Topic 08 - Topic 8 One-Way ANOVA Single Factor Analysis of...

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1 Topic 8 – One-Way ANOVA Single Factor Analysis of Variance Skim: 12.3, 17.3, 17.4
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2 Overview Note: Entire topic constitutes some review as this would be the last thing you covered in 501. We will cover it perhaps in somewhat more detail. Categorical Variables (Factors) Terminology Fixed vs. Random Effects (We’ll skip most of the random effects stuff for now and come back to it later.)
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3 Overview (2) Review: Two-sample T-test ANOVA as a generalization of the two- sample T-test for categorical variables. Cell-Means and Factor-Effects ANOVA Models (same model, different form) Multiple Comparisons
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4 Terminology: The term factor is generally used to refer to a categorical predictor variable. Blood Type Gender Drug Treatment Other Examples? The term levels is used to refer to the specific categories for a factor. A / B / AB / O (could also consider +/-) Male / Female
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5 Factors: Fixed or Random? A factor is fixed if the levels under consideration are the only ones of interest . The levels of the factor are selected by a non-random process and are the only levels of interest. For the time being, all factors that we will consider will be fixed. Examples?
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6 Factors: Fixed or Random? (2) A factor is random if the levels under consideration may be regarded as a sample from a larger population . Not all levels of interest are included in the study – only a random sample. We want to inferences to be applicable to the entire (larger) population of levels. Examples? Analysis is a little more complicated; we’ll save this topic for near the end of the course.
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7 Example (identifying effects) To study the effect of diet on cattle, an experimenter randomly (and equally) allocates 50 cows to 5 diets (a control and 4 experimental diets). After 1 year, the cows are butchered and the amount of good meat (in pounds) is measured. Response = ______________ Cow = _______ Factor Diet = _______ Factor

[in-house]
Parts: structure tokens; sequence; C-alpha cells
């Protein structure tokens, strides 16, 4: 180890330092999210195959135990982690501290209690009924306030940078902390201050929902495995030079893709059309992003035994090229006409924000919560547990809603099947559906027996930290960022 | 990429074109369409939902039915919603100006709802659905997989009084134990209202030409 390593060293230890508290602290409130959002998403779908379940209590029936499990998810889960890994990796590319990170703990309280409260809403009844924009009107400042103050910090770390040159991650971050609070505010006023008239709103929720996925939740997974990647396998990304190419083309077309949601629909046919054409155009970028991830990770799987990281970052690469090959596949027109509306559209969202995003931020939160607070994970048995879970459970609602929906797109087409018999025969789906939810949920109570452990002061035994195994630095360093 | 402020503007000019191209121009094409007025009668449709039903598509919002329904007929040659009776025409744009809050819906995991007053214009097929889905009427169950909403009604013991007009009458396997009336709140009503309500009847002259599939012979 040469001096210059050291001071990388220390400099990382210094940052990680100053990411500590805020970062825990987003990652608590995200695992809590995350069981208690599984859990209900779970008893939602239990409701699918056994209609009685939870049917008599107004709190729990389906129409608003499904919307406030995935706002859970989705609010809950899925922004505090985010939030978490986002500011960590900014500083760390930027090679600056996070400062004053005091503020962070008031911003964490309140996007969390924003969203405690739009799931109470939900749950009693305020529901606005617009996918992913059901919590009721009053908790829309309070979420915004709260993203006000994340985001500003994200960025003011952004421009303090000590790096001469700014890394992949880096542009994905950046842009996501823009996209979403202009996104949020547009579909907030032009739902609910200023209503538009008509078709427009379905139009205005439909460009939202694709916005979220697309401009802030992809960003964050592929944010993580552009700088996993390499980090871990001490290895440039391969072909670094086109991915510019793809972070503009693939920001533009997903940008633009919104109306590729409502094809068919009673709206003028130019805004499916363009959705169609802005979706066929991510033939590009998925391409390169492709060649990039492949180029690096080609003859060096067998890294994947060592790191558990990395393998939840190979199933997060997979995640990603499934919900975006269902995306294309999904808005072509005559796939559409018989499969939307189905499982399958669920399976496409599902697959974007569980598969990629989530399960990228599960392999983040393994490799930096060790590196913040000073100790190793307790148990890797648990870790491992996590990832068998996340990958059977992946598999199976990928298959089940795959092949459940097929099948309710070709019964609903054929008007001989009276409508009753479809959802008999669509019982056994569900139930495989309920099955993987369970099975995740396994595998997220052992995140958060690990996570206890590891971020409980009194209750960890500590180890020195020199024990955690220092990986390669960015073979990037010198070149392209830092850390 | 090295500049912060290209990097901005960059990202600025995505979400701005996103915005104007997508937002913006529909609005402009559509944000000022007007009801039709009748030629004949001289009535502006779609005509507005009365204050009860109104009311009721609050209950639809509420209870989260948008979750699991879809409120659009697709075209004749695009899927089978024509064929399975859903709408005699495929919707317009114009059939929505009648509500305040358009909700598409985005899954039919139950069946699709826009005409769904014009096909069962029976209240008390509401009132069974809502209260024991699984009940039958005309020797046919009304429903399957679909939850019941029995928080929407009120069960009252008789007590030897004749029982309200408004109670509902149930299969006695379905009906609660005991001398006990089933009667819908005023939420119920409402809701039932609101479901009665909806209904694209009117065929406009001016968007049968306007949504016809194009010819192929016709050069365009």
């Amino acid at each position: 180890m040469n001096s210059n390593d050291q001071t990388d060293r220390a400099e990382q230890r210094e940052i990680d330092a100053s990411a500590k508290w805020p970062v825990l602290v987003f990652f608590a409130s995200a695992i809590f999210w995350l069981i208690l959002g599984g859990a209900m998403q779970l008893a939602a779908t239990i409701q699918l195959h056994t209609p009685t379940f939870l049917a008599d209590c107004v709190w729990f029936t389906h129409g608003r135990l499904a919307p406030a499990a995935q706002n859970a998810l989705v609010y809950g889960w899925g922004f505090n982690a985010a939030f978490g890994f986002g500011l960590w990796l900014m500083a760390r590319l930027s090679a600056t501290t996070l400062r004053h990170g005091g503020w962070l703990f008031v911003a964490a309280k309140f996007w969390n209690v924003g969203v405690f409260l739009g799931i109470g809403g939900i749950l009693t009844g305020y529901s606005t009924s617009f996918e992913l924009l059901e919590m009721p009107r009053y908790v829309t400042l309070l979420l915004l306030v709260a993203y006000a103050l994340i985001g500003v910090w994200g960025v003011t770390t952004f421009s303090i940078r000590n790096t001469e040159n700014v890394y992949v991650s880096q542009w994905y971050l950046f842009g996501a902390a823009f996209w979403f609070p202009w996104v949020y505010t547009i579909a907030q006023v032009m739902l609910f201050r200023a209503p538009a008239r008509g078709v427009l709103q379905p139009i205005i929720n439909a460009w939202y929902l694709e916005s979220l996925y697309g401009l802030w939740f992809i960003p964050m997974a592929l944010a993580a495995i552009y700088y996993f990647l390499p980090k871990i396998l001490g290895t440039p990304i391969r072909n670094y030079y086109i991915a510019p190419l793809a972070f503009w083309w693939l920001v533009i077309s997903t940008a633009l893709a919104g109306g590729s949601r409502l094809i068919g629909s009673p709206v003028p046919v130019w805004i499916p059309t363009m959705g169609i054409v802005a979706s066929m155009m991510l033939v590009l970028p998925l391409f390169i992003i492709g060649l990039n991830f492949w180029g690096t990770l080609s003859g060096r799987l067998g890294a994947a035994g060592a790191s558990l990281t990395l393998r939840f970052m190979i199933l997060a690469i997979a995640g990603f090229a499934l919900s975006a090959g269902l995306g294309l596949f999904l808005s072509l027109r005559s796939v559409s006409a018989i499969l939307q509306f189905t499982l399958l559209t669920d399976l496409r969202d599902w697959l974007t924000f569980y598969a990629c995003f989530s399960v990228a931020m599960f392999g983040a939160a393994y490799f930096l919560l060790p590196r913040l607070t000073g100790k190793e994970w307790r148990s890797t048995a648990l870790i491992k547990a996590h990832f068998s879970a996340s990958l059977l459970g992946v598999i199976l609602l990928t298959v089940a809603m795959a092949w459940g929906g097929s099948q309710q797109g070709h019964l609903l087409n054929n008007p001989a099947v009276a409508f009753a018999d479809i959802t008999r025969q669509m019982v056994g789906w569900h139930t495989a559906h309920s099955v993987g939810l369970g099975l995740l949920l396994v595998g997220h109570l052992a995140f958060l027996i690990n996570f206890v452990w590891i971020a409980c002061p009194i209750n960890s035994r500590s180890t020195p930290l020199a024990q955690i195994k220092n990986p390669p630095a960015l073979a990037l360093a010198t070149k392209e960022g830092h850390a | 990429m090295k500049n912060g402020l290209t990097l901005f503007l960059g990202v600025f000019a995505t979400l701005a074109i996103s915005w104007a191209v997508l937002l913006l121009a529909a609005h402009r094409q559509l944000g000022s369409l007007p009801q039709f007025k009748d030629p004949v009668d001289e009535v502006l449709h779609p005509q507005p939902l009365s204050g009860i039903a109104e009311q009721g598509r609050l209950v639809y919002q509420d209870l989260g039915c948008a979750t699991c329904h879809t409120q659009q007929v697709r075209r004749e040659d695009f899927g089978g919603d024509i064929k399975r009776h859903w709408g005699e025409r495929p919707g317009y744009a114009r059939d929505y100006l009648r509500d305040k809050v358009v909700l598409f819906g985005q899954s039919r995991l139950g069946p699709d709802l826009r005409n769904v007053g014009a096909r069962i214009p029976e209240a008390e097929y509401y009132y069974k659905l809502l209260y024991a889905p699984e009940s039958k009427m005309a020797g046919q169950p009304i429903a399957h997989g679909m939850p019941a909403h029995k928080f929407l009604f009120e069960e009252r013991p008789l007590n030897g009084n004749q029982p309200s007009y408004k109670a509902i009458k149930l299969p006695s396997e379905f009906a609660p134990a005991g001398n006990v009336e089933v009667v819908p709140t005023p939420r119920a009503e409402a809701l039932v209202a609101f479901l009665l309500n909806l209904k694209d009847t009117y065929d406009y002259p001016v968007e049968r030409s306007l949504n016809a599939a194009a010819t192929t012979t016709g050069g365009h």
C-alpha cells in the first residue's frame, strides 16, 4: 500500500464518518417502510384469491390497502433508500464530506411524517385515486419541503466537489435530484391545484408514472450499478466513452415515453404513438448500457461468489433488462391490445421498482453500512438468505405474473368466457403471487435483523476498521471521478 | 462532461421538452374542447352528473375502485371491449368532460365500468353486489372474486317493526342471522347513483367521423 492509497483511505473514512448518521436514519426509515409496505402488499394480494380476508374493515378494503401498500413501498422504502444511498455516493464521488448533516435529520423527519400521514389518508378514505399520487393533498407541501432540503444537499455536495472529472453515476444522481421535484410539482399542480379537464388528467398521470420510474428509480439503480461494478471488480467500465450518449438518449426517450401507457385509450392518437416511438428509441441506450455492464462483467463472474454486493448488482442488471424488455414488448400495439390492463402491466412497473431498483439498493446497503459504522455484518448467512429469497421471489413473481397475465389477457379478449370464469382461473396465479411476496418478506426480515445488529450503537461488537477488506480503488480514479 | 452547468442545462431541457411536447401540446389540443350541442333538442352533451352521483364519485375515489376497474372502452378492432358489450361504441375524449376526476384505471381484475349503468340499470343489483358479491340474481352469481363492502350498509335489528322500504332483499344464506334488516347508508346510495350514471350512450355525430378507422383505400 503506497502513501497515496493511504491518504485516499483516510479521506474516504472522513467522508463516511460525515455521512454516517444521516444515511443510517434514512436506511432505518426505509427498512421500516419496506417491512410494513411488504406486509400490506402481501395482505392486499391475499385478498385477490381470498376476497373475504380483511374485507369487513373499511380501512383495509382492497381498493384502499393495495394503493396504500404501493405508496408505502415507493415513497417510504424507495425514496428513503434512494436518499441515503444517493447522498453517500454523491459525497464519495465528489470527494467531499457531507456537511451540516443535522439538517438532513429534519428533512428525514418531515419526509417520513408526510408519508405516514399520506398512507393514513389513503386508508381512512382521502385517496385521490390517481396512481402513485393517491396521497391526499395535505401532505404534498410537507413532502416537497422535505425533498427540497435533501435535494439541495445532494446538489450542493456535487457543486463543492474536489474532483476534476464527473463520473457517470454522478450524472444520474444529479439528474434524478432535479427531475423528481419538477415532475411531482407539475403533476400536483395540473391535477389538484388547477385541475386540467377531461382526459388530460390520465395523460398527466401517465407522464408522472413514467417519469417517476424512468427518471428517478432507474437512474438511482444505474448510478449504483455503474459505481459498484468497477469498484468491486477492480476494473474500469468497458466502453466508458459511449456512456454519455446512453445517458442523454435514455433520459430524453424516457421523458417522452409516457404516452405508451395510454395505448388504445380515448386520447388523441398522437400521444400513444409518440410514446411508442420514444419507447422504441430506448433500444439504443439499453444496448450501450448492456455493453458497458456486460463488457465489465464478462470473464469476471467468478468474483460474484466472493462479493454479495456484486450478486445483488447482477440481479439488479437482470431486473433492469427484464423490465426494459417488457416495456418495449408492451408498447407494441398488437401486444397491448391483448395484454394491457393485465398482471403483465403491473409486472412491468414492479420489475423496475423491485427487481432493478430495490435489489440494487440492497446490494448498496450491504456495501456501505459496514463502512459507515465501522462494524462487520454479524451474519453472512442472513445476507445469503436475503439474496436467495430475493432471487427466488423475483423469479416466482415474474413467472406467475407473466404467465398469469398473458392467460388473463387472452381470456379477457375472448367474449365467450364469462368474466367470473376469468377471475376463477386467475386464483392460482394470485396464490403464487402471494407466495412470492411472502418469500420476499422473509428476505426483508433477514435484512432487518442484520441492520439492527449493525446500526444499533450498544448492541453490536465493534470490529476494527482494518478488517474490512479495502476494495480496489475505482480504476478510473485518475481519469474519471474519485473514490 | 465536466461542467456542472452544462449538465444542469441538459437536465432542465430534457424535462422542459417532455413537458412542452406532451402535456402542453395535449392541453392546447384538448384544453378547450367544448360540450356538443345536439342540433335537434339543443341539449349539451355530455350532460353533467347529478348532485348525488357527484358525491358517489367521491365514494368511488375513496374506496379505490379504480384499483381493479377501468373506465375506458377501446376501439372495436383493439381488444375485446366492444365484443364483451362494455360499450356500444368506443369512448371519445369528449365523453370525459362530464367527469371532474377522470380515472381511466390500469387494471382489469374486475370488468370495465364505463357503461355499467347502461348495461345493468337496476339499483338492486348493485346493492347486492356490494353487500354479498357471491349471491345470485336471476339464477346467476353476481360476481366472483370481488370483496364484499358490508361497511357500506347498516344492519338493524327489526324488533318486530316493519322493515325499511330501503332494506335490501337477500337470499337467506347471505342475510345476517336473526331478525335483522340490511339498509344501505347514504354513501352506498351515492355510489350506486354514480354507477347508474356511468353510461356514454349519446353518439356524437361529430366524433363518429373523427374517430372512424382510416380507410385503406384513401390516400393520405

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8 Notation In general, we label our factors A, B, C, etc. Factor A has levels i = 1, 2, 3, . .., a Factor B has levels j = 1, 2, 3, . .., b Factor C has levels k = 1, 2, 3, . .., c More on notation later; remember for now we are considering single factor ANOVA, so we will have only a “Factor A”.
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9 Comparing Groups Suppose I want to compare heights between men and women. How would I do this?
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10 Review: Two-sample T In STAT 501 you learned to do a “Two- sample T-test” for the comparison of two sample means. We will briefly review the Two-sample T test. The reason for doing this is that ANOVA may be thought of as a direct extension of this procedure in which we make comparisons among three or more groups.
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Notation for Two-Sample Settings Suppose an SRS (simple random sample) of size n 1 is selected from the 1 st population, and another SRS of size n 2 is selected from the 2 nd population. Population
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Topic 08 - Topic 8 One-Way ANOVA Single Factor Analysis of...

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